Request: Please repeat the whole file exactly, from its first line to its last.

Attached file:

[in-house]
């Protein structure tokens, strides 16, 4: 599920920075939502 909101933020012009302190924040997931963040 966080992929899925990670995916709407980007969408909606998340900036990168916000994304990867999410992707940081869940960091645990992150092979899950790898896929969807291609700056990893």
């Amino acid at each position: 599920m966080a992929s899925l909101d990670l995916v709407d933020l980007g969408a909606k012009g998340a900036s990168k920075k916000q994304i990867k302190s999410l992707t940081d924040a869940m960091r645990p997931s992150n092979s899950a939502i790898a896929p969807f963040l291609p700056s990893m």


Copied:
[in-house]
């Protein structure tokens, strides 16, 4: 599920920075939502 909101933020012009302190924040997931963040 966080992929899925990670995916709407980007969408909606998340900036990168916000994304990867999410992707940081869940960091645990992150092979899950790898896929969807291609700056990893």
């Amino acid at each position: 599920m966080a992929s899925l909101d990670l995916v709407d933020l980007g969408a909606k012009g998340a900036s990168k920075k916000q994304i990867k302190s999410l992707t940081d924040a869940m960091r645990p997931s992150n092979s899950a939502i790898a896929p969807f963040l291609p700056s990893m």